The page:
As a member of the UN Security Council (UNSC) for the past two years, Egypt initiated several resolutions, including some aimed at supporting the Palestinian cause, condemning the recognition of Jerusalem as its capital, vetoed by the US.
The Egyptian Foreign Ministry welcomed in December the adoption by the security council of the draft resolution submitted by Egypt, Sweden, and Japan to extend the effect of Resolution 2165 on the delivery of cross-border humanitarian assistance to Syria.
The UNSC also adopted a resolution to counter terrorist discourse, advanced by Egypt, which also obtained the support of the UNGA regarding a draft resolution, concerning terrorism’s impact on human rights.
Last week, the UNGA adopted an Egyptian proposed resolution on sexual abuse and exploitation titled “Sexual abuse and exploitation: Implementing zero-tolerance policy” which the Egyptian Foreign Ministry said it intends to prevent all kinds of sexual exploitation utilizing the UN system, including agencies, funds and programmes.
The Palestinian cause
Palestinian President Mahmoud Abbas will be attending the session and is expected to deliver his speech on Thursday.
In his last speech before the UNGA in 2017, Abbas focused on stating Israeli violations of international laws and Palestinian rights.
“We recognised the state of Israel on the 1967 borders. But Israel’s continuous refusal to recognise these borders has put into question the mutual recognition we signed in Oslo in 1993,” he stated.
With peace negotiations stalled since 2014, the situation is further complicated by US stances under President Donald Trump’s administration.
The US has recognised Jerusalem as the capital of Israel last December, opened its embassy there, cut funding to the UNRWA, and recently decided to close the Palestinian Liberation Organisation’s offices in Washington.
The moves have sparked hostility with Abbas. This is in addition to continued violence in the Gaza Strip, and failure to reach a permanent ceasefire agreement with Hamas so far.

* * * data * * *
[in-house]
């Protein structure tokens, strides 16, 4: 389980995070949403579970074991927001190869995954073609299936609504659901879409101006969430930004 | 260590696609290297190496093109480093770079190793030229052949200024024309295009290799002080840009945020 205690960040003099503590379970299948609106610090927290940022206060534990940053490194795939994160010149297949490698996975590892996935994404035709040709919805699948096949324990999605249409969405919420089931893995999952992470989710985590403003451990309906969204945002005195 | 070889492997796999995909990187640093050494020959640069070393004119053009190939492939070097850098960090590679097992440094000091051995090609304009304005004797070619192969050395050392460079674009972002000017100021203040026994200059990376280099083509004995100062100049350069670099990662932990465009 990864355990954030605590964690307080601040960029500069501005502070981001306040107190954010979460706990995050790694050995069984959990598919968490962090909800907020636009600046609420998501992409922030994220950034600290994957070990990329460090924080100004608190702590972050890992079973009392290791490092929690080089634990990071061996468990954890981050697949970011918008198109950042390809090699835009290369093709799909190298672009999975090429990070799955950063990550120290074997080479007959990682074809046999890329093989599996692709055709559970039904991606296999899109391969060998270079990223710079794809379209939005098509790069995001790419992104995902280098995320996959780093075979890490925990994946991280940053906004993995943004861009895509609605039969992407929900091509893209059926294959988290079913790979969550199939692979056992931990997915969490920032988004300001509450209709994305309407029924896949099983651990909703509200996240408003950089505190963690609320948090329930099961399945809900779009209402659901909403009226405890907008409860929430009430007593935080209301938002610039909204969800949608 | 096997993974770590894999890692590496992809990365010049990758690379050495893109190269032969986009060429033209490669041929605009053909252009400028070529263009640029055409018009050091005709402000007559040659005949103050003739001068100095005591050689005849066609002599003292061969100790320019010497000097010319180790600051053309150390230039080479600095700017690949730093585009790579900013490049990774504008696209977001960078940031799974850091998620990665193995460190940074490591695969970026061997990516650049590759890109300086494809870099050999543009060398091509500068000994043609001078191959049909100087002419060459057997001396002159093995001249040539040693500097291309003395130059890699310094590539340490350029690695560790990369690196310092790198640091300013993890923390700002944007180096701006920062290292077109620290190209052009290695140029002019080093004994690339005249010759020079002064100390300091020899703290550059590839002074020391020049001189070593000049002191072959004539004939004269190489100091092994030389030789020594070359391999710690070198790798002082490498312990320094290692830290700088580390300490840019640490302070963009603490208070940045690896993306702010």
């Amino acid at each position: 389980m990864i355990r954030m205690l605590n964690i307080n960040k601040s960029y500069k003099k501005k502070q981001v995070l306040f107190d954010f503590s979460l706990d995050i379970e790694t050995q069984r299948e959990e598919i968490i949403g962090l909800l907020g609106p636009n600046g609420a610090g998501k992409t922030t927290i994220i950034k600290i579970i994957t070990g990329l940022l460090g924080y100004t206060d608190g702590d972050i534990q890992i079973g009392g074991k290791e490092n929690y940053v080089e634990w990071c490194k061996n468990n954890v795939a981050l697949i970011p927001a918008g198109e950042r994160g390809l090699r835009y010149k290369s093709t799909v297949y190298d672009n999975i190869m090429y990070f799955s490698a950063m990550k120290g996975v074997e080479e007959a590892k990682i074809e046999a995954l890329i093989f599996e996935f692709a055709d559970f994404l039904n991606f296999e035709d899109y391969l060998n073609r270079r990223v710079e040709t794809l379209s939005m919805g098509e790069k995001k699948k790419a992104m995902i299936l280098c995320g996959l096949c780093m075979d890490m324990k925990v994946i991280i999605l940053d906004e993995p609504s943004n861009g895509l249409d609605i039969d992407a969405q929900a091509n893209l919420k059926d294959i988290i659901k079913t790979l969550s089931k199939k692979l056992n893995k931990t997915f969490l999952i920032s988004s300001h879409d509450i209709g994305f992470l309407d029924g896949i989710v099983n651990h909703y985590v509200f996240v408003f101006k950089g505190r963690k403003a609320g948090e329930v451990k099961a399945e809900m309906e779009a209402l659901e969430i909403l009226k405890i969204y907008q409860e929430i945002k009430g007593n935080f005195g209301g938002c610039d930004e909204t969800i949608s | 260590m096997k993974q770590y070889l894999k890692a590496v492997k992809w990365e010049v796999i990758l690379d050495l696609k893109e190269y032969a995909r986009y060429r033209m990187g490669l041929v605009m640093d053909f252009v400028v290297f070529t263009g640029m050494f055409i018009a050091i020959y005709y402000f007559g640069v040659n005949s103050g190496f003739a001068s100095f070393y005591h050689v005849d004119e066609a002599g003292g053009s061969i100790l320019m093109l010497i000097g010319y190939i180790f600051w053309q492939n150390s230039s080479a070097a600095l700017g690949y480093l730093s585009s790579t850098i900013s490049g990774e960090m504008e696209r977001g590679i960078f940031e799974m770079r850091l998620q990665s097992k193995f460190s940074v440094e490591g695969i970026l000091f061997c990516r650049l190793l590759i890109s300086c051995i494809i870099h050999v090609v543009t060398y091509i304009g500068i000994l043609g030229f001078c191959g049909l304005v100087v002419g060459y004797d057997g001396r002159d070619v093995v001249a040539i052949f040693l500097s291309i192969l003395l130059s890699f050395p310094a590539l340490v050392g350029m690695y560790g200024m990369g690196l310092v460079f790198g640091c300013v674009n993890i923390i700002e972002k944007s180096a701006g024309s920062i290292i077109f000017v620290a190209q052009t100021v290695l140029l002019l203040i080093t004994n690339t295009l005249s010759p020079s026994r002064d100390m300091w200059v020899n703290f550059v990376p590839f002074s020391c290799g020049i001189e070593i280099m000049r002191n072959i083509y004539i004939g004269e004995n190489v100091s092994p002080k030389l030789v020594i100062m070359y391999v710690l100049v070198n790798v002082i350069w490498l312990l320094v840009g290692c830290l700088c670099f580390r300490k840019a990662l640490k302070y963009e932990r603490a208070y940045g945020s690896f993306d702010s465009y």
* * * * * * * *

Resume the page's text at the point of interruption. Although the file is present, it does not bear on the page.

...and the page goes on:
Israel is concerned about escalation of tensions upon Abbas’ speech to the UNGA, which it expects to be aggressive, especially amid tense relations with the US.
Israeli Defence Forces Chief of Staff Gadi Eizenkot reportedly warned during a cabinet meeting that the chances of a wave of terror in Judea and Samaria are between 60 and 80%, and if such a wave develops, it will be more significant than in Gaza, in terms of the number of forces required to deal with it, and could fuel lone-wolf Palestinian terrorism among the civilian population, media reported.
This came as Asharq Al-Awsat reported Friday that Abbas intends to “give a last warning” in his upcoming speech, to either have an international peace conference with a specified timeframe, or resort to unrecognising Israel, and hence act as a state under its occupation.
Syria continues to be a pressing issue among UN concerns of conflict in Idlib, so is the situation in Yemen.
Meanwhile, an anti-Iran stance remains on the Arab agenda, as does the diplomatic conflict with Qatar. A quartet commission including Saudi Arabia, the UAE, Bahrain and Egypt – the four countries boycotting Qatar – met earlier in September on the sidelines of the 150th Session of the Arab League ministerial council.
They issued a statement in which they continued to blame Iranian interference in the region, citing the production of ballistic missiles targeted at Saudi Arabia, its hostile stance towards Arabs, and its pursuit of a nuclear programme.
“The commission also condemns Iran’s direct threats to international navigation in the gulf and the Strait of Hormuz, as well as navigation in the Red Sea through its agents in the area, including the recent targeting of a Saudi oil tanker by the Houthis in Bab Al-Mandab Strait, in violation of the international law,” the statement read.